What’s being done to curb junk fees?

Here are some of the recent actions taken to cut down on junk fees:

  • In February, the CFPB announced a proposed rule to curb excessive late fees on credit cards that could save consumers up to an estimated $9 billion per year. The CFPB found credit card companies charge customers as much as $41 per missed payment; the proposed rule would lower that amount to a maximum of $8.

  • In November 2022, the Federal Communications Commission, or FCC, adopted a rule that requires cable and internet providers to list fees and services upfront in a consumer-friendly way. The FCC says this would allow consumers to compare prices between providers more easily.

  • On Feb. 1, Department of Transportation Secretary Pete Buttigieg said the DOT would launch a dashboard displaying which airlines guarantee family seating. And in March, the department submitted a rule to Congress requiring airlines to provide fee-free family seating that allows a parent and child to sit together.

Junk Fee Prevention Act

The Junk Fee Prevention Act, introduced on March 22 by Sens. Richard Blumenthal, D-Conn., and Sheldon Whitehouse, D-R.I., aims to eliminate hidden and unnecessary fees and require the full price of services to be provided upfront rather than at the point of sale. In addition, the bill would allow the Federal Trade Commission, or FTC, and the FCC to issue and enforce new rules.

The act was introduced after President Joe Biden’s State of the Union address on Feb. 7, in which he said his administration would take on junk fees. Biden called on Congress to pass the act, which had not been formally introduced.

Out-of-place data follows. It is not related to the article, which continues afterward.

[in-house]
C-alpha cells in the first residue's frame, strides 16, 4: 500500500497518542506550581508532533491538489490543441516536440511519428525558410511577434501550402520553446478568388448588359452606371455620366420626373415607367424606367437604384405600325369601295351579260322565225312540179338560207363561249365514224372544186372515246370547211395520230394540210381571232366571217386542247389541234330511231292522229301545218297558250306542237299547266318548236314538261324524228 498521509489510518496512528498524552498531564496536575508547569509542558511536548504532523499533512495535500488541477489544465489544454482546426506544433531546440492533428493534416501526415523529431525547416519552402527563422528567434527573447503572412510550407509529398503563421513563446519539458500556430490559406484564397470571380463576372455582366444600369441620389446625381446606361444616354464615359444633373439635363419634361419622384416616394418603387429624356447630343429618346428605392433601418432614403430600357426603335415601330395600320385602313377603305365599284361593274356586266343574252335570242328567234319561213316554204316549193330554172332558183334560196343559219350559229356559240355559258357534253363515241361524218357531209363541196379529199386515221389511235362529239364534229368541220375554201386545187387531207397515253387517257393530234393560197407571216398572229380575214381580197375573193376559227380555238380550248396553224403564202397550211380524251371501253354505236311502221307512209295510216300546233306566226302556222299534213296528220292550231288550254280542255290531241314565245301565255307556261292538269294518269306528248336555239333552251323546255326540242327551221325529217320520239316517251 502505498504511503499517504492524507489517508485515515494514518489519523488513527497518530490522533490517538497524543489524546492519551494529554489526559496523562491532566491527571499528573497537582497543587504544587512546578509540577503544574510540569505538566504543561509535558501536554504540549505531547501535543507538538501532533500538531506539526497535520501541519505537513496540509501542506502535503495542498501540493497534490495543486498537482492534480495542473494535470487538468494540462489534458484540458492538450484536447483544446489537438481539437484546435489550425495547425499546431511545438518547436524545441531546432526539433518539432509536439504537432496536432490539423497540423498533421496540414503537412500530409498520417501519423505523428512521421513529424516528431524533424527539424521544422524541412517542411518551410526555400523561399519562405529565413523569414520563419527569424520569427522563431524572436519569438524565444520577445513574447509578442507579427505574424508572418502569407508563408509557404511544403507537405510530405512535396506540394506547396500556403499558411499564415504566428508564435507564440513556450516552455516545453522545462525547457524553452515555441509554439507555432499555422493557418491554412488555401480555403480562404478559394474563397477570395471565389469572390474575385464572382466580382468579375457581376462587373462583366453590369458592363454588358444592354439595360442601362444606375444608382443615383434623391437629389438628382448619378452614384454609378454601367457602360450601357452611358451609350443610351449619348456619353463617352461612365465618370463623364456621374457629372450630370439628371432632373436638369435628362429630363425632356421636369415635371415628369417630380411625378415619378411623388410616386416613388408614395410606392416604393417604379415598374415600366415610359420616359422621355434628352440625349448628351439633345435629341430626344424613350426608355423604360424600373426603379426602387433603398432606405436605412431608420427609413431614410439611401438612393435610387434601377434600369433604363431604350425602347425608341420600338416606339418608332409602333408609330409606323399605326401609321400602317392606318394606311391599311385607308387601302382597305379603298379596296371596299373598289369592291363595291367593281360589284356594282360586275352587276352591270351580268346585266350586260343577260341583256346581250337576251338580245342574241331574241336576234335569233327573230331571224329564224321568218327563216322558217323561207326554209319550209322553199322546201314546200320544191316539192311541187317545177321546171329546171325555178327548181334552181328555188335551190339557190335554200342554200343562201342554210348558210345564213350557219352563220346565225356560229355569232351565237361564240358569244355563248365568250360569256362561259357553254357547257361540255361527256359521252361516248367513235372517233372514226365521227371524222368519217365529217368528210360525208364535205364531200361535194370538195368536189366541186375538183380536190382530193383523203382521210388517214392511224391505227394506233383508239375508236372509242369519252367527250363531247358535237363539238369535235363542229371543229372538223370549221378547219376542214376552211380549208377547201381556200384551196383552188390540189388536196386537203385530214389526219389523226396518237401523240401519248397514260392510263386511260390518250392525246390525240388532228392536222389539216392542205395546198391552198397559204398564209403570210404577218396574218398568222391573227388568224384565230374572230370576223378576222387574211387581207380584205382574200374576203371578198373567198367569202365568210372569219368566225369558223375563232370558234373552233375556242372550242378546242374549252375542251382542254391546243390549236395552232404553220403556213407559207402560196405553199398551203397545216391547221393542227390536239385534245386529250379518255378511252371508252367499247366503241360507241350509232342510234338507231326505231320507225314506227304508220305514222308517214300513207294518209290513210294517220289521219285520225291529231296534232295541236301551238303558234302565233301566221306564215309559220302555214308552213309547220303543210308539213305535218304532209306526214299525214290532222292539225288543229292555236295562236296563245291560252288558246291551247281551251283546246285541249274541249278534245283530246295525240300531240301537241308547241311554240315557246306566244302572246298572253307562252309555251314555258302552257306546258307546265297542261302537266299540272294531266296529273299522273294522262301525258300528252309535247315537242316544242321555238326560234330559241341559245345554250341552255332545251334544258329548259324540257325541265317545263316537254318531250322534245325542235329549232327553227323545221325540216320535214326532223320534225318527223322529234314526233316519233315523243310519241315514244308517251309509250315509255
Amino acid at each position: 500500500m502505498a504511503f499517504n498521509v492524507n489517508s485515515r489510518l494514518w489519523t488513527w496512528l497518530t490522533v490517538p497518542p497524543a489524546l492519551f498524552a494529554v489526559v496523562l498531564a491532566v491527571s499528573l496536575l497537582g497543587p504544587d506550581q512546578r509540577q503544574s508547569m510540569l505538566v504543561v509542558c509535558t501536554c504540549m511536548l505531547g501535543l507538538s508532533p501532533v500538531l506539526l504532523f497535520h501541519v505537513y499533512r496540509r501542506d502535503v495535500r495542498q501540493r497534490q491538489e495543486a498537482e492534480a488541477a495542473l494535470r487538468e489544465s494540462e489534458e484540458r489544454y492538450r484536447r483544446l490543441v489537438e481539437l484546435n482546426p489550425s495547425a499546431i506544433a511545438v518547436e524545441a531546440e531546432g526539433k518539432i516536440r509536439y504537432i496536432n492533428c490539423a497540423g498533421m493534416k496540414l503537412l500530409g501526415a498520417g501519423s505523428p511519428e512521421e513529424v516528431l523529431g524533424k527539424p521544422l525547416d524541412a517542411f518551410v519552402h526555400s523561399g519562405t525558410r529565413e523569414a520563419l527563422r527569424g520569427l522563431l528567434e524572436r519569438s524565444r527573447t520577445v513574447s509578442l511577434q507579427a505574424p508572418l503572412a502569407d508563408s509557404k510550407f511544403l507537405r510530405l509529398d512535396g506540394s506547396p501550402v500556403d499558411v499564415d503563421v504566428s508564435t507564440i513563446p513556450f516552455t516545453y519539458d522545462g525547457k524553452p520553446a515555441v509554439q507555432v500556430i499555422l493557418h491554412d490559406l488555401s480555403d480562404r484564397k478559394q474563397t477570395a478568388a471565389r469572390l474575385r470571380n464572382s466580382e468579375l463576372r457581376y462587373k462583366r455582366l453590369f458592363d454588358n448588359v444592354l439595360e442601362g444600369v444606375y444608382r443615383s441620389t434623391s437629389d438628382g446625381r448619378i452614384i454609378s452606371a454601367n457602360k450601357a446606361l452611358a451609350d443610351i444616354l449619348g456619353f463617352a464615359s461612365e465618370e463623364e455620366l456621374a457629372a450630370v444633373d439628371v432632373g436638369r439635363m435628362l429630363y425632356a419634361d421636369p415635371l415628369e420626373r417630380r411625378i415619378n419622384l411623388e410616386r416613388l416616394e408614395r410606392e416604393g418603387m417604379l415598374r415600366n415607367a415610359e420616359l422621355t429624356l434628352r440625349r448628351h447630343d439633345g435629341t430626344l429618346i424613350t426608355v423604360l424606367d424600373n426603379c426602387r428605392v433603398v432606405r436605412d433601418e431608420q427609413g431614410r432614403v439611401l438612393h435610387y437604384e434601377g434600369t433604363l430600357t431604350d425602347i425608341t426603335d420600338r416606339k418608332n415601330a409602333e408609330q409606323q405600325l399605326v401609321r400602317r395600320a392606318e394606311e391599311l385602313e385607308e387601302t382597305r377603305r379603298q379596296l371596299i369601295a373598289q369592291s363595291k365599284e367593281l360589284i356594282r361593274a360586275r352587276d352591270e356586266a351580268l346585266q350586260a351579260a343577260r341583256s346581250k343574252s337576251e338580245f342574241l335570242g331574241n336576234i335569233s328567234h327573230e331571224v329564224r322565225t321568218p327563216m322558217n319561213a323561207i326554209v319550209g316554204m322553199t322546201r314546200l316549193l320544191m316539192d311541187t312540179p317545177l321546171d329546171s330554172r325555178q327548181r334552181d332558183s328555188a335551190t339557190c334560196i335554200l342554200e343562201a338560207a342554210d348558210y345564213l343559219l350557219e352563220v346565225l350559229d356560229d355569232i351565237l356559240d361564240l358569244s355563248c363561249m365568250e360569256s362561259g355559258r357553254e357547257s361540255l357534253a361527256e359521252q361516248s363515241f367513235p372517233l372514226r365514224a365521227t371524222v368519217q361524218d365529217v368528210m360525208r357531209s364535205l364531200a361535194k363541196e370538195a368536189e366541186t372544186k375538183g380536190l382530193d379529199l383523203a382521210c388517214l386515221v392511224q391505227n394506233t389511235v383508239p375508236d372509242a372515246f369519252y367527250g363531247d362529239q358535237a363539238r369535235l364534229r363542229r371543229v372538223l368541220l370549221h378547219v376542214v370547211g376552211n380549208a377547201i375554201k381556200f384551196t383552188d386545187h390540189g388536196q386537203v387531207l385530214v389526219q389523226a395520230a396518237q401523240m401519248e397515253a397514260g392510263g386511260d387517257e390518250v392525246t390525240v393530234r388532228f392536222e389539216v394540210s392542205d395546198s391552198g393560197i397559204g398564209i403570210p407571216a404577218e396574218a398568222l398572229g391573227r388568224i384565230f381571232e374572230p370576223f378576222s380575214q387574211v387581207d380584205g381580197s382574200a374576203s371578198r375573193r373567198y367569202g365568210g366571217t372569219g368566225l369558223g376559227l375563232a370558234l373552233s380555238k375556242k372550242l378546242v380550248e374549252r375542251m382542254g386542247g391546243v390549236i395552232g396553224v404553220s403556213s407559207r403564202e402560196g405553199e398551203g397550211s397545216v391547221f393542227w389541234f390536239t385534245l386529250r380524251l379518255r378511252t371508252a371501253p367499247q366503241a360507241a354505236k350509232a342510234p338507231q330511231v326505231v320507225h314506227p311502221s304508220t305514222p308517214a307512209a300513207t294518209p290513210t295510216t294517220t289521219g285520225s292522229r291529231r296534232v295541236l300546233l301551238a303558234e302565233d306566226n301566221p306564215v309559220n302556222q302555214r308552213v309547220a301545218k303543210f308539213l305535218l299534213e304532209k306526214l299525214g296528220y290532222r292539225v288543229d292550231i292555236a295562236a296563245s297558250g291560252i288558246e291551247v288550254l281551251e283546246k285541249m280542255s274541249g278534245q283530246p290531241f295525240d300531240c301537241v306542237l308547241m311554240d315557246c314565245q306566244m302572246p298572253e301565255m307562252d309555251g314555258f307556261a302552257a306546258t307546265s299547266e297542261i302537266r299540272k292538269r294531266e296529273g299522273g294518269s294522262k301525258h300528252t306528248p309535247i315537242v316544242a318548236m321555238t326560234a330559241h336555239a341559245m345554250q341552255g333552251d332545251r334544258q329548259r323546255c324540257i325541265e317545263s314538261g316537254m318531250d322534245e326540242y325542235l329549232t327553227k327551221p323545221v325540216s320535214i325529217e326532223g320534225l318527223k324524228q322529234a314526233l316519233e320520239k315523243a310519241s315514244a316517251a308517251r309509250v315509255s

“Junk fees may not matter to the very wealthy, but they matter to most folks in homes like the one I grew up in,” Biden said in his address. “They add up to hundreds of dollars a month. They make it harder for you to pay the bills or afford that family trip. I know how unfair it feels when a company overcharges you and gets away with it. Not anymore.”

Learn more below about the policy proposal for fees charged by hotels, event ticket sellers, communication services and airlines.

• Require clear and conspicuous disclosure of the entire cost of a good or service, including any mandatory fees.

• Bar excessive or deceptive mandatory fees for any good or service. It would also give the FTC rulemaking power to decide when fees are excessive and to enforce any rulemaking.

• Require ticket companies to disclose publicly — no less than 72 hours before a public sale — the total number of tickets offered for sale at a given event. It would also prevent speculative ticketing in which a seller doesn’t have a ticket at the time of sale but sells it anyway.

• Require clear and conspicuous disclosure of guarantees or refunds before the completion of any transaction.

• End early termination fees. The FCC would have rulemaking power in this case.

• Require mandatory fees to be disclosed in all mandatory prices.

• Require airlines to provide children 13 or younger a seat next to a family member without a fee.